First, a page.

With this data, supply chain teams can make better assumptions and implement strategies to avoid situations that slow down or inhibit a hospital from providing care. And if the purchasing system in place complements these efforts by giving supply chains the tools they need to adjust what buyers have access to at the point of requisition, the risk is drastically reduced.
One example of this is the ability to show a substitute or replacement for a back-ordered item to the buyer before the purchasing decision is made. It’s too late if the item is sent to a vendor on a purchase order and rejected due to it being on back order.
And it goes beyond substitutes and replacement items – shifting spend from one contract to another to get the items needed quicker or gain traction on a rebate or tiered-pricing adjustment is just as important if it is done seamlessly for the buyer or clinician requesting the items.
In this case, supply chain is using demand signals to increase utilization on a preferred or secondary supply source contract without disrupting the impact to the clinical environment. Again, the right tools and technology are critical as well as the right messaging to the buyer community.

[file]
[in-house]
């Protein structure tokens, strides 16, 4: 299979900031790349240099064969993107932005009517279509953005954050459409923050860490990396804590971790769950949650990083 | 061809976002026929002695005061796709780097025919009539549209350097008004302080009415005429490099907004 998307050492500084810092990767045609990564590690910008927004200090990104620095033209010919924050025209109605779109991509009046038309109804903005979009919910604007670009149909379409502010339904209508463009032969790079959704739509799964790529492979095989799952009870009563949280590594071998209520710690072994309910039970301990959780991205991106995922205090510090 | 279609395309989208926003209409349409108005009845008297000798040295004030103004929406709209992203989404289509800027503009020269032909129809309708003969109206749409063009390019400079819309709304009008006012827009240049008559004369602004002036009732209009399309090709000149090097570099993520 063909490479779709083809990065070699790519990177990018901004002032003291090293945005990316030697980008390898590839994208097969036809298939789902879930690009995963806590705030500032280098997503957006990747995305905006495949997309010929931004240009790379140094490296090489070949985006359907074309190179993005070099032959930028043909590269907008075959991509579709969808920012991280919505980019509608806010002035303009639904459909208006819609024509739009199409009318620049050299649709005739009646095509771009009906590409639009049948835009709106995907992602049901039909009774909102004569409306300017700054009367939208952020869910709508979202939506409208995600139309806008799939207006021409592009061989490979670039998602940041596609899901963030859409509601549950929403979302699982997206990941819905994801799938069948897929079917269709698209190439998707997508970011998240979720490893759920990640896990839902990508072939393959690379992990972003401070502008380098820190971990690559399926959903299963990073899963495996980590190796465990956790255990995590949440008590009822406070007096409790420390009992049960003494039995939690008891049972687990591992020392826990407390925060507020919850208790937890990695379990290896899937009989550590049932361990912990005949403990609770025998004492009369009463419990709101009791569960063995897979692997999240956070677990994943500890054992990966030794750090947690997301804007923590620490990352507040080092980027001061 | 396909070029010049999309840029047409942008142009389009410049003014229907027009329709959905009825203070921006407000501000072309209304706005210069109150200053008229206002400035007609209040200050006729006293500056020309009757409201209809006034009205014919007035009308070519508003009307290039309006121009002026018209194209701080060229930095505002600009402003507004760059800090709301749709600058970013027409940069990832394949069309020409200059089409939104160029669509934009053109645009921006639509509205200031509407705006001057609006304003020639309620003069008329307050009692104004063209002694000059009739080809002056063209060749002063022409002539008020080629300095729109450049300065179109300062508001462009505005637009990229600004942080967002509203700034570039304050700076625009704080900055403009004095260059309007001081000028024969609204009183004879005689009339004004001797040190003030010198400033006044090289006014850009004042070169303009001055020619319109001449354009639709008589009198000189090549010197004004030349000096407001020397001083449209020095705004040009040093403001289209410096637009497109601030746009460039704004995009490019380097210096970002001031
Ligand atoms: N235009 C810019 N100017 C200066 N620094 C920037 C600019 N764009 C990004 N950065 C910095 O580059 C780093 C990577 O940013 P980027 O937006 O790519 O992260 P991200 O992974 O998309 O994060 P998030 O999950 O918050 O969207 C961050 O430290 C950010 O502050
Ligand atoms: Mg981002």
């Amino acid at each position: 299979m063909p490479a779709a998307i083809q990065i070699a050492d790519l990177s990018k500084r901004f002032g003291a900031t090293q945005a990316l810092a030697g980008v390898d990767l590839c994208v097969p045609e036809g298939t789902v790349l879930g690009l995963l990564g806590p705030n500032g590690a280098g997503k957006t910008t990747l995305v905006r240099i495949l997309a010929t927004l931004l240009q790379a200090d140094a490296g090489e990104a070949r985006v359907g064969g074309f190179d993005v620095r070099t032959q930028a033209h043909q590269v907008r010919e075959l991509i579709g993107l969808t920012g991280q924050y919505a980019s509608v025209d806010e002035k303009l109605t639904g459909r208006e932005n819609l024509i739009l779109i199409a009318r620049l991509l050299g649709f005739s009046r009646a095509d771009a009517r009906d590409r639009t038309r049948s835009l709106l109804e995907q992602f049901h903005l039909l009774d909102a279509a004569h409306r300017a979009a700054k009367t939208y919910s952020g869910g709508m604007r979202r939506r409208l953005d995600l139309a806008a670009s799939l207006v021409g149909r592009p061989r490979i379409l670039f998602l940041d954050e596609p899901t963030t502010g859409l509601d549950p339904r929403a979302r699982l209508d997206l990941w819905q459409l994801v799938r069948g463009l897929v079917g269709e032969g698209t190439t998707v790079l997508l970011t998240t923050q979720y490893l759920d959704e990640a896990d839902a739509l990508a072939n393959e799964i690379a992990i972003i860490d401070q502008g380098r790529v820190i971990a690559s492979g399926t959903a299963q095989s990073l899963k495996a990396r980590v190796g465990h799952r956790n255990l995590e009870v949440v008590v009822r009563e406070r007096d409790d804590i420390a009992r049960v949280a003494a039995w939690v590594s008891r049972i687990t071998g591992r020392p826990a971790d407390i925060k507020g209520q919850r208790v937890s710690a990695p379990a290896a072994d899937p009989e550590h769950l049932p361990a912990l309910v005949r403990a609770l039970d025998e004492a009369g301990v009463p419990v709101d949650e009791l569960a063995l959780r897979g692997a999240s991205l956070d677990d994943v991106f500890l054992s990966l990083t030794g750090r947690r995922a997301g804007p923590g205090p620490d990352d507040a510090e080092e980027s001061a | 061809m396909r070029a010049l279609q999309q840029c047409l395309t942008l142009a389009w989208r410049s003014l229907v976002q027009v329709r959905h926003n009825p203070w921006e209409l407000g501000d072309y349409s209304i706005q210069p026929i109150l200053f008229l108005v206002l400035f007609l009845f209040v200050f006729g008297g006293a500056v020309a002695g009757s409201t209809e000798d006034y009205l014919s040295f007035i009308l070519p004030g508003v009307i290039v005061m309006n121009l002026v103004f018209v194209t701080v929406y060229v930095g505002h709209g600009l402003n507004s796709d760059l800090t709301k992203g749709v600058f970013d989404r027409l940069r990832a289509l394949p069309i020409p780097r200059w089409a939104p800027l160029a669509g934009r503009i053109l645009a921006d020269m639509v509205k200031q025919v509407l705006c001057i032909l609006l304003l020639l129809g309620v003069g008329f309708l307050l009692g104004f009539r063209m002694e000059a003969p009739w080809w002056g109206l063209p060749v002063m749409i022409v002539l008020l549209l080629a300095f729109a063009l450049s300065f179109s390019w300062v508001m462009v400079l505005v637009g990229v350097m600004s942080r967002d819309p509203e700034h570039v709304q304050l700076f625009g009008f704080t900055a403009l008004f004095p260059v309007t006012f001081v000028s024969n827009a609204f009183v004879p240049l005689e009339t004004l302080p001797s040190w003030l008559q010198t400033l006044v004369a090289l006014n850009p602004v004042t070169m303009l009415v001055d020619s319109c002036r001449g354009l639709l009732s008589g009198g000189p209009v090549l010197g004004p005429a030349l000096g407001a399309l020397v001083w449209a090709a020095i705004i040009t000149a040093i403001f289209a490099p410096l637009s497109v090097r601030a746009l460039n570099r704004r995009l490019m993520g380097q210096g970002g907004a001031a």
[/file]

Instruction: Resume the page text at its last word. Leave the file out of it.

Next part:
Push the items from the preferred contracts to the top of search results and do not make it harder for buyers to do the right thing. Adding friction will not produce the results expected. Communicate early and often, so buyers are empowered to make the right decision.
Directed buying provides supply chains with the power to avoid negative situations and gives them the ability to work towards their strategic goals and objectives in a proactive way. Technology can enable the process, but understanding how and when to deploy it is truly an art.
There will always be volatility in the healthcare supply chain, but having resilience built in through sound and tested processes, streamlined procedures, and a robust plan to analyze and shape demand at the point of requisition can reduce risk and ensure that clinical teams can deliver patient care when it is needed – or, in the case of elective procedures, when it is scheduled.
Visit ghx.com/government-solutions to learn how GHX offers federal agencies the power of the leading healthcare supply chain solutions to deliver better care at a lower cost.